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Rock and roll has a rebellious sound. I write that hesitantly, because there is really no such thing as rock and roll, in terms of having a permanent nature or ongoing essence. Speed, loudness, and distorted acoustical effects do not a musical genre make. Rock is a mishmash of various musical traditions—Gospel, blues, jazz, folk, country, swing—rather than a tradition of its own. Like a vampire, rock needs fresh blood to survive, and it leaves its victims forever altered by draining their lifeblood. When bands began using string instruments in the late sixties, for example, they changed the way most people hear classical music, and classical music, to the extent that it is still culturally relevant, has had to adapt accordingly. Even calling rock rebellious is a dated description. But what will happen when all music becomes, to one degree or another, rockified? Can rock be, musically speaking, everything and still be rock and roll?

Monopolies have no competitors, but there is a competing brand to rebellious rock, and that is contemporary Christian music. Once derided not just by traditionalist Christians but also by rock devotees, Christian rock has come of age. Precisely because it tries to sound different from the rock mainstream, much of it is as good as or better than secular rock—although it is still tightly segregated, like Christian fiction, from the mainstream markets.

If I were a trend-spotter, I would wager that secular rock will increasingly look to its Christian rival for new infusions of creativity and power. Take, for example, Patty Griffin’s “Wild Old Dog,” an intensely meditative song that gains in theological power with each new hearing. It begins:

God is a wild old dog

Someone left out on the highway

I seen him running by me

He don’t belong to no one now.

The song tells the story of a family that pulls over on the side of a highway in order to abandon their mangy and nearly blind old dog. When they set out for the ride, one of the family members tries to kick him into the car, but “He just climbed on in just like he knew.” He is a willing victim. Indeed, his destiny is to have his broken bones crushed and whittled down to nothing.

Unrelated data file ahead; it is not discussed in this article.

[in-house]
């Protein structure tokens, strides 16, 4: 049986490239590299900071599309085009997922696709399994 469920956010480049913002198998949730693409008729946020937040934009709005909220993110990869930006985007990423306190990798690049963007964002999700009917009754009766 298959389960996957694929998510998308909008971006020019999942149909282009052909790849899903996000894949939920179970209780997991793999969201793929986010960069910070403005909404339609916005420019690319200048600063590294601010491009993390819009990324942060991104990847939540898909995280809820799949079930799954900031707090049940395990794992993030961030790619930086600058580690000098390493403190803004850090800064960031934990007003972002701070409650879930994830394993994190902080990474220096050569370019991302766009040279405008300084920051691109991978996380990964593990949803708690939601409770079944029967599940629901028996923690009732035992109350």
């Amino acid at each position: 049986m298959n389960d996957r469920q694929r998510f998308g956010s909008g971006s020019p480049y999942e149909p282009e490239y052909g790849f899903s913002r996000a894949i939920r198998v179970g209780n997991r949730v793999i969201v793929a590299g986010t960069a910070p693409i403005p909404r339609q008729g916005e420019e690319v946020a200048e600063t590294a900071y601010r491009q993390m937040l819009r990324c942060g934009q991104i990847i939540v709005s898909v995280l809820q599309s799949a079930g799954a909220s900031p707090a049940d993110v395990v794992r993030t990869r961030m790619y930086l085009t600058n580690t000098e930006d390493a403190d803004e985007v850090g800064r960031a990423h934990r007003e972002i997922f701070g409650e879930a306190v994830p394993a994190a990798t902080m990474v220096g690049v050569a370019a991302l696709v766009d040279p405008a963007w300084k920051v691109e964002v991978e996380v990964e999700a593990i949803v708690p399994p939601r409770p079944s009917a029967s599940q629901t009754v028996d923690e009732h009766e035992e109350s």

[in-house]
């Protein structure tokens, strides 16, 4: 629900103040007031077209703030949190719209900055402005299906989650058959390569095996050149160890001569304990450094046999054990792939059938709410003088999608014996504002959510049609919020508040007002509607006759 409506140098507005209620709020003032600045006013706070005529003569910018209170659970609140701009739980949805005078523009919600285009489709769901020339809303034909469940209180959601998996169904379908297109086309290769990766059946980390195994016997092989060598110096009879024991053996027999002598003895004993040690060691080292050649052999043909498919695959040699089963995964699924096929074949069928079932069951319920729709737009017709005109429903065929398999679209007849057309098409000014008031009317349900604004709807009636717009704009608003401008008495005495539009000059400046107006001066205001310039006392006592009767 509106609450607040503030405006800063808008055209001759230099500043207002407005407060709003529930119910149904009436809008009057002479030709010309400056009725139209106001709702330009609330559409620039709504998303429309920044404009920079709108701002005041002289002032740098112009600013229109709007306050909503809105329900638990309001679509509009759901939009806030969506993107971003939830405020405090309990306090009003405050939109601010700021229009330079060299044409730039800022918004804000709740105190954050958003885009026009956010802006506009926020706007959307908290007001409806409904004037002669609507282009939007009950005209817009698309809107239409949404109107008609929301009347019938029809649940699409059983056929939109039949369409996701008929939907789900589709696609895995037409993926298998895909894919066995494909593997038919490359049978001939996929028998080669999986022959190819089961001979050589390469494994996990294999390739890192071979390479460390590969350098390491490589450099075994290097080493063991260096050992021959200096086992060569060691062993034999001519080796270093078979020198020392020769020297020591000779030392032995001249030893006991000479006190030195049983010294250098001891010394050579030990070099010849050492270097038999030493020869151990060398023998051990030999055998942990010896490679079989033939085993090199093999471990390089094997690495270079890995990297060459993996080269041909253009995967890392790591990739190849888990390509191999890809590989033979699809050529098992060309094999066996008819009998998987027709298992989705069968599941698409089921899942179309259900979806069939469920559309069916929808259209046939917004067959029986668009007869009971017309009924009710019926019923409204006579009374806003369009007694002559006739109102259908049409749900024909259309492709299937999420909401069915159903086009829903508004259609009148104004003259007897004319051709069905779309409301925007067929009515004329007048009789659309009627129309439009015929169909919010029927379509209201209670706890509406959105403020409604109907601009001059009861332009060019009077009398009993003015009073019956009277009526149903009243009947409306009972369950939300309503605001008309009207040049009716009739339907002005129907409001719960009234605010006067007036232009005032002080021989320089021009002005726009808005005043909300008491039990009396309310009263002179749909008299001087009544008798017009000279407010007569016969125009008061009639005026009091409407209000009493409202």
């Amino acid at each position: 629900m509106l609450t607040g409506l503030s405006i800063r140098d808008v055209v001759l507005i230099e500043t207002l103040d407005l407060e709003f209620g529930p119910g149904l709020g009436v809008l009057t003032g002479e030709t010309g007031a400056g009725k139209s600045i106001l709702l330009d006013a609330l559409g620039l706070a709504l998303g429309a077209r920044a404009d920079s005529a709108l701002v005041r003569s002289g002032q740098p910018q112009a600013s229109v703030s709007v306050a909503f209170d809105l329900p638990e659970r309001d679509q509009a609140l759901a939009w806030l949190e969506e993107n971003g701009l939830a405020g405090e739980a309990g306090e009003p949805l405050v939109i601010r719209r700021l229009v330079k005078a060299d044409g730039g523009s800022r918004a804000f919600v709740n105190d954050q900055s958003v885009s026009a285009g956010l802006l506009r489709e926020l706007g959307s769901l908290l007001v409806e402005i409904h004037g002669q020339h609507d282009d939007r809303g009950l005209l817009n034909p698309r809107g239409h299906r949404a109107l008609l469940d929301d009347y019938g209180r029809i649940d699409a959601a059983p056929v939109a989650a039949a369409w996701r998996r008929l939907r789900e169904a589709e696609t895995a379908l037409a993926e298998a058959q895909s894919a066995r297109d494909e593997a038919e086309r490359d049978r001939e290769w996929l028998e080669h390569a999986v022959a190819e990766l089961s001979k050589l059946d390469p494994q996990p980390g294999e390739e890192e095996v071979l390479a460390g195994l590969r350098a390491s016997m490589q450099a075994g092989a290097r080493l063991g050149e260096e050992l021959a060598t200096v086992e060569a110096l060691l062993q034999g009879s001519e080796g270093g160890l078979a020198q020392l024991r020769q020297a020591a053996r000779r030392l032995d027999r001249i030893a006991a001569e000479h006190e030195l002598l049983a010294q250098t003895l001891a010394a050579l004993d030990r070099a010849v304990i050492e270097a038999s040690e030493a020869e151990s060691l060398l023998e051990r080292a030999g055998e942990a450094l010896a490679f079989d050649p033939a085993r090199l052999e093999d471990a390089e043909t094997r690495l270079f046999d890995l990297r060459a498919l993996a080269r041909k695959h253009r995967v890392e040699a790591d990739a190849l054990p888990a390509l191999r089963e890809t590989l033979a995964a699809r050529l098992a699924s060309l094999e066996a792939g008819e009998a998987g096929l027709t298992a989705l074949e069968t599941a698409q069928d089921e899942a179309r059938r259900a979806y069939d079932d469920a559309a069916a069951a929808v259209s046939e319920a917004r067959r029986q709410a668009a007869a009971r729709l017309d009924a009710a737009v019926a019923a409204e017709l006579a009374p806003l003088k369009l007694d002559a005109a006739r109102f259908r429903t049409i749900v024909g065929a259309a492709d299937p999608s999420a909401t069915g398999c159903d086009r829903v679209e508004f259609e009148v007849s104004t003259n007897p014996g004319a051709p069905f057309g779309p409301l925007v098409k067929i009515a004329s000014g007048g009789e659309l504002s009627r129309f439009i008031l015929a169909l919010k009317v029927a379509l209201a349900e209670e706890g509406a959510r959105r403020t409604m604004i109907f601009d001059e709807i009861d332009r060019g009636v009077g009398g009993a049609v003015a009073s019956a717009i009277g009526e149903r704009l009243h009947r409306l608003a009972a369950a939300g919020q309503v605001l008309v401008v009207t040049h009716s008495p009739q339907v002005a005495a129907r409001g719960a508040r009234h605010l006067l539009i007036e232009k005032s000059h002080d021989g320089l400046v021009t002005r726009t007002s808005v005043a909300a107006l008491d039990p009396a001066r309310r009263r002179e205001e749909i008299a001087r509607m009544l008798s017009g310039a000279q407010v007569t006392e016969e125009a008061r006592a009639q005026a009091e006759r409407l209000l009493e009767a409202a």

The pathos in this song is heavy, but it is redeemed from its own melodrama by the soaring quality of Griffin’s voice. She can be uplifting even when the words are driving you down, while the gracefulness of her singing sounds utterly forlorn. I know nothing about Griffin’s religious beliefs, but she has written a great religious song that begs to be interpreted theologically.

When the dog is let go, to the surprise of the singer and against all expectation, he tears “off runnin’ like we set him free.” The dog is not running away from the family, nor is he blindly running around, with no direction. In fact, with bad hips and knees, it is a miracle that he is running at all. It is uncertain what this does to the singer’s faith. The dog disappears right in front of her and leaves her thinking about how

Sometimes a heart can turn to dust

Get whittled down to nothing

Broken down and crushed.

The dog’s fate deeply wounds the singer, and this song is her attempt at healing.

But what about the dog, who is, after all, identified with God? The dog never loses his dignity. In fact, his sudden running seems to be telling the family that it is all right that they have kicked him out. The dog is old, but by embracing the wildness they have forced on him, he takes away the consequences of their cruelty. The dog is not just any kind of God, but the God who died to set us free.

We live in a world where sound has become a salvific commodity. Plugging in is how many people escape the drudgery of the ordinary and everyday. Favorite songs provide three minutes of transcendence. Nevertheless, rock is so ubiquitous that it is in danger of becoming musical wallpaper, with one style looking like another and none looking all that interesting, which leaves you wanting to tear them all down just to see the wall again.

Music lets us hear ideas that can be hard to grasp on an abstract or conceptual level. Griffin’s voice in this song, for example, makes the sadness of her words come alive in a way that expands our theological senses. We can hear in her voice the sound of the loss she is describing. More specifically, we can hear in her song the hard truth that Jesus Christ was never more like us than when we abandoned him.

Griffin is not Christian rock. But secular rock will increasingly look like Griffin, or it should. The future of rock is either to suffer a slow cultural death or be saved by more satisfying sounds by rebelling against its original rebellion and becoming more explicitly spiritual. Even if I am wrong about that prediction, the possibility that the best popular music can carry rich theological themes is something to celebrate.

Stephen H. Webb is a columnist for First Things. He is the author of Jesus Christ, Eternal God and, forthcoming, Mormon Christianity. His book on Bob Dylan is Dylan Redeemed.

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